Rwanda has made great strides in their healthcare systems. Rwanda has expressed a commitment to improving maternal health outcomes, and in 2015 they were one of the few African countries that fulfilled the United Nations Millennium Development Goal No. 5 by reducing their maternal mortality rate (MMR) from 476 to 210 maternal deaths per 100,000 live births. I was fortunate to join a team that helped a local medical resident, Honorine Ingabire, gather retrospective data on a research project that seeks to reduce the delay in detection and management of critically ill obstetric patients in district hospitals. I was thrilled, as the quality of a nation’s maternal health system is a key indicator of the quality of its overall health system, in general.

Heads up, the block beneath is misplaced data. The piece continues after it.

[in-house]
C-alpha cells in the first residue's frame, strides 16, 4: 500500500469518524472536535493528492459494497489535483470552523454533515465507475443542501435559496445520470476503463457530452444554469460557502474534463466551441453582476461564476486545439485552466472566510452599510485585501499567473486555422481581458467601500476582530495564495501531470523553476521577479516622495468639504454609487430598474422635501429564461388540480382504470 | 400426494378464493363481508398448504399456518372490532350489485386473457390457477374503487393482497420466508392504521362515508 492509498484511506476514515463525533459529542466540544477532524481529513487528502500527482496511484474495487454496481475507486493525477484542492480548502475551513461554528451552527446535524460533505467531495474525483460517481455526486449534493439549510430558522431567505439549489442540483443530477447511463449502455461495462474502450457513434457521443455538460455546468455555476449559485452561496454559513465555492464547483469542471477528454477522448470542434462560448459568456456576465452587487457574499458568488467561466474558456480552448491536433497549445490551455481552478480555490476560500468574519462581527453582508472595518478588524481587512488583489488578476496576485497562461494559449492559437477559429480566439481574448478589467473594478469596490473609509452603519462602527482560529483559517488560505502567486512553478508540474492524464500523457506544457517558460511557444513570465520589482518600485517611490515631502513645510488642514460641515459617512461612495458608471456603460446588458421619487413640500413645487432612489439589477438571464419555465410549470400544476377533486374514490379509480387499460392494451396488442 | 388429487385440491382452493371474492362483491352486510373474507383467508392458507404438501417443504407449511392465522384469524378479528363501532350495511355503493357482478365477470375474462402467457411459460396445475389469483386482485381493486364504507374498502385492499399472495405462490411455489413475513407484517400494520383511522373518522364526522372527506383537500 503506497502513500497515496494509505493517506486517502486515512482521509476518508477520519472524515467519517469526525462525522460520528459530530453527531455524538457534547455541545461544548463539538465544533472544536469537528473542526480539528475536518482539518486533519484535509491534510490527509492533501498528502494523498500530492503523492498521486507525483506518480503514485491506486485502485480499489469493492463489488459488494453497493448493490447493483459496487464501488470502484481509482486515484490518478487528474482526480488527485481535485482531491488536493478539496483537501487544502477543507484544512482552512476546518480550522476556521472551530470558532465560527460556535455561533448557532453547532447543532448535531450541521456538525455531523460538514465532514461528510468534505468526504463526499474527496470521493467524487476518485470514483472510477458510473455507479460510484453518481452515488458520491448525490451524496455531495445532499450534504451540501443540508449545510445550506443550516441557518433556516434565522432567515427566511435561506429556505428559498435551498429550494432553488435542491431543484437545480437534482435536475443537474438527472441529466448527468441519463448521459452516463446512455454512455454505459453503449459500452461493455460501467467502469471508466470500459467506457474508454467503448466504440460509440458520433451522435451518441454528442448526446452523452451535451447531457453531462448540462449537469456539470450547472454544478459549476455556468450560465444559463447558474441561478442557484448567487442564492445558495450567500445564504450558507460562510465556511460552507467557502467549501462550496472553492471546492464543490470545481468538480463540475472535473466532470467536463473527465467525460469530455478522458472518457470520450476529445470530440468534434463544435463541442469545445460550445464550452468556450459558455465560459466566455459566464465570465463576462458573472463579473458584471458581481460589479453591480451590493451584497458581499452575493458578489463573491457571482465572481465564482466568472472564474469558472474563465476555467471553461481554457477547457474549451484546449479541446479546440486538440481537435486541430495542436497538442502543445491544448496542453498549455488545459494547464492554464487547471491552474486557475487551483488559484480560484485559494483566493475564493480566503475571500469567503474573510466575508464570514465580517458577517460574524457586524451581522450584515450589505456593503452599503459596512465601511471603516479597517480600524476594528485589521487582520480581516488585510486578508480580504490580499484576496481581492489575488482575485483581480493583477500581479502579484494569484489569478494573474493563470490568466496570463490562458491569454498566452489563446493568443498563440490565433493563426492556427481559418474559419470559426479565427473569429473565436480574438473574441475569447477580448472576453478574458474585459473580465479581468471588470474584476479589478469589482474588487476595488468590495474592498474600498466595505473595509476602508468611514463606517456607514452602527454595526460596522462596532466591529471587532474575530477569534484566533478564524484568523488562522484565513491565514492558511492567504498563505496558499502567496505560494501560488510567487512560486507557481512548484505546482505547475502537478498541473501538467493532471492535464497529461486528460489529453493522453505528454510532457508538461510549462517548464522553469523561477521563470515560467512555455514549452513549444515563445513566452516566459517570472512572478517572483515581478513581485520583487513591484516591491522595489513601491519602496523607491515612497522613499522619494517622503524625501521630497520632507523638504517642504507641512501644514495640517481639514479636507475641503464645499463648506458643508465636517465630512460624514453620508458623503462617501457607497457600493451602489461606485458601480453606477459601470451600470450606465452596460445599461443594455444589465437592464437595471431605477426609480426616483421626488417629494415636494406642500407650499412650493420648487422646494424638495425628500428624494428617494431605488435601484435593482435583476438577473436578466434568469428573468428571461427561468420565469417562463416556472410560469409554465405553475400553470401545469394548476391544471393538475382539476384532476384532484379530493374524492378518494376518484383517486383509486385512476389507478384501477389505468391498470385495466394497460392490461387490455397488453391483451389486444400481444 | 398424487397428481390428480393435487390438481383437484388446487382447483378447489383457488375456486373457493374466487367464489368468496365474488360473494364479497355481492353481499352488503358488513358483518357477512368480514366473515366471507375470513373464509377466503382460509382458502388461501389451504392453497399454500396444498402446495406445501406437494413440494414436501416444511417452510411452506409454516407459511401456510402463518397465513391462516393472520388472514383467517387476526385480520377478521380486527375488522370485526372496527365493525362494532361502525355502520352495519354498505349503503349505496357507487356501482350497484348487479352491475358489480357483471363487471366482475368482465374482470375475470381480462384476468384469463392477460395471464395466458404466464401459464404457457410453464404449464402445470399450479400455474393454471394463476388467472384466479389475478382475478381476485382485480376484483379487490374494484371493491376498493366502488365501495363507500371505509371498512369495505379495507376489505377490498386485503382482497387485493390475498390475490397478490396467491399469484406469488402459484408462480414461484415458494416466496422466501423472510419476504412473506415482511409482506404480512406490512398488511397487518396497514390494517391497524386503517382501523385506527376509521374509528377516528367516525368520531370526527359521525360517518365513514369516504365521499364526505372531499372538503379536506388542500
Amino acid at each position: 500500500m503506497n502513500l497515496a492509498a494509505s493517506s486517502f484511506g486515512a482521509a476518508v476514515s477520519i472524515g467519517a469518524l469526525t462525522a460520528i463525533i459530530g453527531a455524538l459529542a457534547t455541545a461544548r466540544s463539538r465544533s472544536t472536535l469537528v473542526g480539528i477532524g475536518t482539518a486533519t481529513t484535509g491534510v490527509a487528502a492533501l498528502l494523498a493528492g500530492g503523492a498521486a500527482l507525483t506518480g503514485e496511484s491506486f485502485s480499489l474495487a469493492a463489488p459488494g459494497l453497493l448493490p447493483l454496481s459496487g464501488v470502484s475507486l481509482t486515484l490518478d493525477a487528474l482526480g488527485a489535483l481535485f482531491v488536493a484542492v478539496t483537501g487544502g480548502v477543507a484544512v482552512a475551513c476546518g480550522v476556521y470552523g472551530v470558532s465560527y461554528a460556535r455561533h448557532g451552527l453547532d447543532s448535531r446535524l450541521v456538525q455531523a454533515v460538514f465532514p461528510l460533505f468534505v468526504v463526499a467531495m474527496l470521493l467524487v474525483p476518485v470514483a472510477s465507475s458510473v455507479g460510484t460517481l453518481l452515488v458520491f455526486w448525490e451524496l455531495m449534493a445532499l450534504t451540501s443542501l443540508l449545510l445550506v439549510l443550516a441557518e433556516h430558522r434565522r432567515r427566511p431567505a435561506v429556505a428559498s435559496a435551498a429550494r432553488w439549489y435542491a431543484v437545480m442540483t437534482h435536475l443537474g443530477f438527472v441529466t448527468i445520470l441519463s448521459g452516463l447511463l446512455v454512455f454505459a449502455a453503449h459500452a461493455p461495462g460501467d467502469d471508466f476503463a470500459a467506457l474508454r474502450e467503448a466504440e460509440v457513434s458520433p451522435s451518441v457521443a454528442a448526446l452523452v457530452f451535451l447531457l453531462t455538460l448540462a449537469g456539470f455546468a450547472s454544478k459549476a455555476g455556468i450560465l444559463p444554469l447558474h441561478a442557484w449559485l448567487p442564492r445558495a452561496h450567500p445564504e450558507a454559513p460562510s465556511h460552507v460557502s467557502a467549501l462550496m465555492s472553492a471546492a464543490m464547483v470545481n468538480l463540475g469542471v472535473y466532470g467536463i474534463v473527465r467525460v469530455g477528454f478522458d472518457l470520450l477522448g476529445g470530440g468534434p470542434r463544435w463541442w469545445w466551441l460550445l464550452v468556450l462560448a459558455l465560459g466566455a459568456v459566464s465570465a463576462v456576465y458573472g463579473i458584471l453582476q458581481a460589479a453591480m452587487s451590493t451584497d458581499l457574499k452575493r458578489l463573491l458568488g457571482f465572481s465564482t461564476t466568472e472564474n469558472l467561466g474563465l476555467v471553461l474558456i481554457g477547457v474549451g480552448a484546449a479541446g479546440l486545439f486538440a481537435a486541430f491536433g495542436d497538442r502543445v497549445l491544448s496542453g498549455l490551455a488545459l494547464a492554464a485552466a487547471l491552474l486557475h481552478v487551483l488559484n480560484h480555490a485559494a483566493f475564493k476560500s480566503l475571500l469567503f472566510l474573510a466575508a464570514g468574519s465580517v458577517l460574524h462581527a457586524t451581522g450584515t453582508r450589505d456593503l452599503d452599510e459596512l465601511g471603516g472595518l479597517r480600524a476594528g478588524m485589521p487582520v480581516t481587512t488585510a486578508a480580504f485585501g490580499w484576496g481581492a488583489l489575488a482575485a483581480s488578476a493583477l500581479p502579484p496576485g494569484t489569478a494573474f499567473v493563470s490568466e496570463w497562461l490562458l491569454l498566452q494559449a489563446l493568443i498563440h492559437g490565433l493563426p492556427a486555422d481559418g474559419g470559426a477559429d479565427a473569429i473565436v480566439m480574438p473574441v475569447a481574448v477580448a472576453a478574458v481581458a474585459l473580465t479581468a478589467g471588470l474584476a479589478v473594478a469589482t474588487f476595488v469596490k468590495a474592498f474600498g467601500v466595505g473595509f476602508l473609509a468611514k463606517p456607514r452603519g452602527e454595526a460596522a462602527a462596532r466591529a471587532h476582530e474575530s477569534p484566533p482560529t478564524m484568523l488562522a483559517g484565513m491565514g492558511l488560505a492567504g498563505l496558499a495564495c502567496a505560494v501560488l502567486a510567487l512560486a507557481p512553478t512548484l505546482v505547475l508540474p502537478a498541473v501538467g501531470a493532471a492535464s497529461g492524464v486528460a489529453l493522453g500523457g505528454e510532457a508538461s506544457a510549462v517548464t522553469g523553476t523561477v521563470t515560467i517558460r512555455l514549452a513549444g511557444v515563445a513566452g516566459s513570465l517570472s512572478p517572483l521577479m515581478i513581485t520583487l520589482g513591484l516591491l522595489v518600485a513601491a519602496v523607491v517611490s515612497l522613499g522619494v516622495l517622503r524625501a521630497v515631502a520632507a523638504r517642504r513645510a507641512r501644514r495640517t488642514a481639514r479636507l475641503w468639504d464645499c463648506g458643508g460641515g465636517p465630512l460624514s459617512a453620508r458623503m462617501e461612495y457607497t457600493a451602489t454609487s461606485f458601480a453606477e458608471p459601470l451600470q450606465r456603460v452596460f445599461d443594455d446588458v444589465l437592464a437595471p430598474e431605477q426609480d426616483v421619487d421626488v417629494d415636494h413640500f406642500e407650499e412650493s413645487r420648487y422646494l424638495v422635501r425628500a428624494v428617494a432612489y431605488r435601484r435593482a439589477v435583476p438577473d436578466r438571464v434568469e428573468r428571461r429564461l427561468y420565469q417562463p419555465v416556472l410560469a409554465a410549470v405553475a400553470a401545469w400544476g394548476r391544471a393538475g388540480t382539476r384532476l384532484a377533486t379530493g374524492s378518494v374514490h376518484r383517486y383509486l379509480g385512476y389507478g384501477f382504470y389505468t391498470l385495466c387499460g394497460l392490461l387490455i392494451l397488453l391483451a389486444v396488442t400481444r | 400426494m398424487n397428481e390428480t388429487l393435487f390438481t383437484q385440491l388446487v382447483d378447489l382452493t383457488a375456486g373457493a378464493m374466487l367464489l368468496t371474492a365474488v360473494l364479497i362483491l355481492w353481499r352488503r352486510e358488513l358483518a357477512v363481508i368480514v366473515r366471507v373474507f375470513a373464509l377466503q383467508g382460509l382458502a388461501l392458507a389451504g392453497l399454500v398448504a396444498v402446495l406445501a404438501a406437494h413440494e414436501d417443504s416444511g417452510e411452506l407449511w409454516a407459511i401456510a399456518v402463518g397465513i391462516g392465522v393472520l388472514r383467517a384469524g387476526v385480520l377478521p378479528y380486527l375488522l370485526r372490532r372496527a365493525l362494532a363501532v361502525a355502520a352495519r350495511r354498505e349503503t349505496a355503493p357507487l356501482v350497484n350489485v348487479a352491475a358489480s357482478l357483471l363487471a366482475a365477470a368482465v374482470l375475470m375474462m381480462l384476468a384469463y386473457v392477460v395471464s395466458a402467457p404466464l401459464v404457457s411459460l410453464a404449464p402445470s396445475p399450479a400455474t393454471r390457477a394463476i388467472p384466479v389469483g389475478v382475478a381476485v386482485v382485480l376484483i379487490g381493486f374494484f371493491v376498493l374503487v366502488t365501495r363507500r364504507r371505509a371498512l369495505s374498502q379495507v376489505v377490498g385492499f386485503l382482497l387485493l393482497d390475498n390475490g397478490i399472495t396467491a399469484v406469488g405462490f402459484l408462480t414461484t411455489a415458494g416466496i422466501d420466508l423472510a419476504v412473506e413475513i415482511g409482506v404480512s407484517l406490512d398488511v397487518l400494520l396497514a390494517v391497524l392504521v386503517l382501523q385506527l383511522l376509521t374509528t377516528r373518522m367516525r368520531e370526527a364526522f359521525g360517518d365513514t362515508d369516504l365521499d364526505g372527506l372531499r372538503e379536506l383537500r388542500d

Our project took us to four hospitals (Kibagabaga, Muhima, Kabutare and Nyanza) throughout the country. As a result, we experienced life outside of the capital city and had a truly immersive experience. In each of the hospitals, we were helped and treated kindly by nurses, midwives, and doctors who were overwhelmingly busy to begin with. Dr. Ingabire was exploring whether the implementation of a Modified Early Obstetric Warning System, which has been proven to reduce the MMR in the United Kingdom, would be accepted and effective in district hospitals in Rwanda. Through our retrospective data collection, Brooke, Sonja and I learned that further training on how to fill-out the risk factors identification form may be necessary, the frequency of vitals checks must be improved, and that the miracle of childbirth will continue to need the focused attention of local and international actors. Afterall, delivery related complications such as pre-eclampsia, postpartum hemorrhage, and infection, can leave mothers in chronic pain, immobile and worse case, dead. This prevents them from earning an income, feeding and educating their children, and participating in community life and decision making. We know that when women suffer, so does the world.